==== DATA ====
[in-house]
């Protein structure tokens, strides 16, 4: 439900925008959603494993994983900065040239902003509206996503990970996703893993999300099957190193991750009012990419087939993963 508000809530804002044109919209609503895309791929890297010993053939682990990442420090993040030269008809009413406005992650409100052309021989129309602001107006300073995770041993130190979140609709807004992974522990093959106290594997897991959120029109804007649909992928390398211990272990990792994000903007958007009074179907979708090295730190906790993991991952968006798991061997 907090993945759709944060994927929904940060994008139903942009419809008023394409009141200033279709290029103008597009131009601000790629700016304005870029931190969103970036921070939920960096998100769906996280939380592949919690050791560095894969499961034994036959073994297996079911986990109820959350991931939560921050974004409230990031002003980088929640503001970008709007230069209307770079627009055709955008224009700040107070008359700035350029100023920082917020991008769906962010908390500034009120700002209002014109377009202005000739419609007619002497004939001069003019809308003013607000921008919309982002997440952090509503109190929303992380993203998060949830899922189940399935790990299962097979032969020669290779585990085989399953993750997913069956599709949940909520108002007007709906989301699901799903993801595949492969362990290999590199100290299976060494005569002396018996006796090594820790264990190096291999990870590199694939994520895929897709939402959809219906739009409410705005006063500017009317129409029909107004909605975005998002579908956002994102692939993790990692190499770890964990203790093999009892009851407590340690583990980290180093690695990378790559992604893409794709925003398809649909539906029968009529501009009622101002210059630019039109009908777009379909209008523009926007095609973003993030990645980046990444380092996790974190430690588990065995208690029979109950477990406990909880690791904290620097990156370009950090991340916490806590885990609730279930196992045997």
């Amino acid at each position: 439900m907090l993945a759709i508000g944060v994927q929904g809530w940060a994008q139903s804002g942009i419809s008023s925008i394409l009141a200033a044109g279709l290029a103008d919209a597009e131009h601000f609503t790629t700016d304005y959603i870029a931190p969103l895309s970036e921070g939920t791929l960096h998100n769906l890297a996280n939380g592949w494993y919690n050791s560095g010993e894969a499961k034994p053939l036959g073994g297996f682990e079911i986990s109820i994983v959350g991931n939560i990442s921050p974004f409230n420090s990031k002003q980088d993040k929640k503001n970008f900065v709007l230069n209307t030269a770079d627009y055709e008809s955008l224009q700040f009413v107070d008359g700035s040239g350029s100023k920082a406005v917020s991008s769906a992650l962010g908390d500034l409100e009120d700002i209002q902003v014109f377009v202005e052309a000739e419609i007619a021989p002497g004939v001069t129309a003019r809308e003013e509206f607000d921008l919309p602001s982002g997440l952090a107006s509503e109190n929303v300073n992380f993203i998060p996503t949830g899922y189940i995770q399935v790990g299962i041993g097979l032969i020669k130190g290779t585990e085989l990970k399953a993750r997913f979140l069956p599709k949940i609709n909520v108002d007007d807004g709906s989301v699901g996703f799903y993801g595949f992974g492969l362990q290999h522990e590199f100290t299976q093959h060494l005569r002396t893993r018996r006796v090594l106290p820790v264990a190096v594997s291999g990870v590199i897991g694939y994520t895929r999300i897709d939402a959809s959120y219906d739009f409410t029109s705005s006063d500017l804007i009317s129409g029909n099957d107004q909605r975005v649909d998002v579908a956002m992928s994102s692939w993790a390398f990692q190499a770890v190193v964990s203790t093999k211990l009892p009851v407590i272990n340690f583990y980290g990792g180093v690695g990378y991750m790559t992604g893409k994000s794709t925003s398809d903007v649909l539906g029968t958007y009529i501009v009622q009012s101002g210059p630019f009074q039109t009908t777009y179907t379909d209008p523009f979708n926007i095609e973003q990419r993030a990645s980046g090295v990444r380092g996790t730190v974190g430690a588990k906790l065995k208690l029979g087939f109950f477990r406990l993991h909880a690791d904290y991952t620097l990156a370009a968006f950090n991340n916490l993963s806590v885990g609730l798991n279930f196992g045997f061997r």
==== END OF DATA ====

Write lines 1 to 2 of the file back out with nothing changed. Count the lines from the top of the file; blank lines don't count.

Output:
[in-house]
């Protein structure tokens, strides 16, 4: 439900925008959603494993994983900065040239902003509206996503990970996703893993999300099957190193991750009012990419087939993963 508000809530804002044109919209609503895309791929890297010993053939682990990442420090993040030269008809009413406005992650409100052309021989129309602001107006300073995770041993130190979140609709807004992974522990093959106290594997897991959120029109804007649909992928390398211990272990990792994000903007958007009074179907979708090295730190906790993991991952968006798991061997 907090993945759709944060994927929904940060994008139903942009419809008023394409009141200033279709290029103008597009131009601000790629700016304005870029931190969103970036921070939920960096998100769906996280939380592949919690050791560095894969499961034994036959073994297996079911986990109820959350991931939560921050974004409230990031002003980088929640503001970008709007230069209307770079627009055709955008224009700040107070008359700035350029100023920082917020991008769906962010908390500034009120700002209002014109377009202005000739419609007619002497004939001069003019809308003013607000921008919309982002997440952090509503109190929303992380993203998060949830899922189940399935790990299962097979032969020669290779585990085989399953993750997913069956599709949940909520108002007007709906989301699901799903993801595949492969362990290999590199100290299976060494005569002396018996006796090594820790264990190096291999990870590199694939994520895929897709939402959809219906739009409410705005006063500017009317129409029909107004909605975005998002579908956002994102692939993790990692190499770890964990203790093999009892009851407590340690583990980290180093690695990378790559992604893409794709925003398809649909539906029968009529501009009622101002210059630019039109009908777009379909209008523009926007095609973003993030990645980046990444380092996790974190430690588990065995208690029979109950477990406990909880690791904290620097990156370009950090991340916490806590885990609730279930196992045997």